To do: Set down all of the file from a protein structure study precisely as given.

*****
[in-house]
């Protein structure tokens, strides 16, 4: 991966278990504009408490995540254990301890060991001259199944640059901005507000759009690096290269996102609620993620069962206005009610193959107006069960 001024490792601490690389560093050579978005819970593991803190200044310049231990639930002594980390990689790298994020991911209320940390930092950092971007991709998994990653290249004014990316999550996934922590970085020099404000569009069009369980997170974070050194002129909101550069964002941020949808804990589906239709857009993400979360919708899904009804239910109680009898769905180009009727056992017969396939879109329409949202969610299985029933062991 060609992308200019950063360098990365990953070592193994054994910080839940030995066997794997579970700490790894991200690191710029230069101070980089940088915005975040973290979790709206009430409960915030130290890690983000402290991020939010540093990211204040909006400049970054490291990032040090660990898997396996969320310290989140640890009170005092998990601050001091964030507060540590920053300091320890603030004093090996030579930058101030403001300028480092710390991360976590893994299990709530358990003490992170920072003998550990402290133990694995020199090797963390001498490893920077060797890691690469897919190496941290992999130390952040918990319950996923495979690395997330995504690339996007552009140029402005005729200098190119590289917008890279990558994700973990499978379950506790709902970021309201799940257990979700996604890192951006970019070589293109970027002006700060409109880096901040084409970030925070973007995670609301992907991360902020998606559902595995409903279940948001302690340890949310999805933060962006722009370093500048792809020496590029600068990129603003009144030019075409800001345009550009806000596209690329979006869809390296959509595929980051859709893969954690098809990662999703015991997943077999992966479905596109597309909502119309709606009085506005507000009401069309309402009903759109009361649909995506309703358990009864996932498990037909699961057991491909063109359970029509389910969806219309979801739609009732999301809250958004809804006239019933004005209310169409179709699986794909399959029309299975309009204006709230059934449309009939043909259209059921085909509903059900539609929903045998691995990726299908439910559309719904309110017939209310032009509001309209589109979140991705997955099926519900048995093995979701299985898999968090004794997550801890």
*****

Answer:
[in-house]
């Protein structure tokens, strides 16, 4: 991966278990504009408490995540254990301890060991001259199944640059901005507000759009690096290269996102609620993620069962206005009610193959107006069960 001024490792601490690389560093050579978005819970593991803190200044310049231990639930002594980390990689790298994020991911209320940390930092950092971007991709998994990653290249004014990316999550996934922590970085020099404000569009069009369980997170974070050194002129909101550069964002941020949808804990589906239709857009993400979360919708899904009804239910109680009898769905180009009727056992017969396939879109329409949202969610299985029933062991 060609992308200019950063360098990365990953070592193994054994910080839940030995066997794997579970700490790894991200690191710029230069101070980089940088915005975040973290979790709206009430409960915030130290890690983000402290991020939010540093990211204040909006400049970054490291990032040090660990898997396996969320310290989140640890009170005092998990601050001091964030507060540590920053300091320890603030004093090996030579930058101030403001300028480092710390991360976590893994299990709530358990003490992170920072003998550990402290133990694995020199090797963390001498490893920077060797890691690469897919190496941290992999130390952040918990319950996923495979690395997330995504690339996007552009140029402005005729200098190119590289917008890279990558994700973990499978379950506790709902970021309201799940257990979700996604890192951006970019070589293109970027002006700060409109880096901040084409970030925070973007995670609301992907991360902020998606559902595995409903279940948001302690340890949310999805933060962006722009370093500048792809020496590029600068990129603003009144030019075409800001345009550009806000596209690329979006869809390296959509595929980051859709893969954690098809990662999703015991997943077999992966479905596109597309909502119309709606009085506005507000009401069309309402009903759109009361649909995506309703358990009864996932498990037909699961057991491909063109359970029509389910969806219309979801739609009732999301809250958004809804006239019933004005209310169409179709699986794909399959029309299975309009204006709230059934449309009939043909259209059921085909509903059900539609929903045998691995990726299908439910559309719904309110017939209310032009509001309209589109979140991705997955099926519900048995093995979701299985898999968090004794997550801890």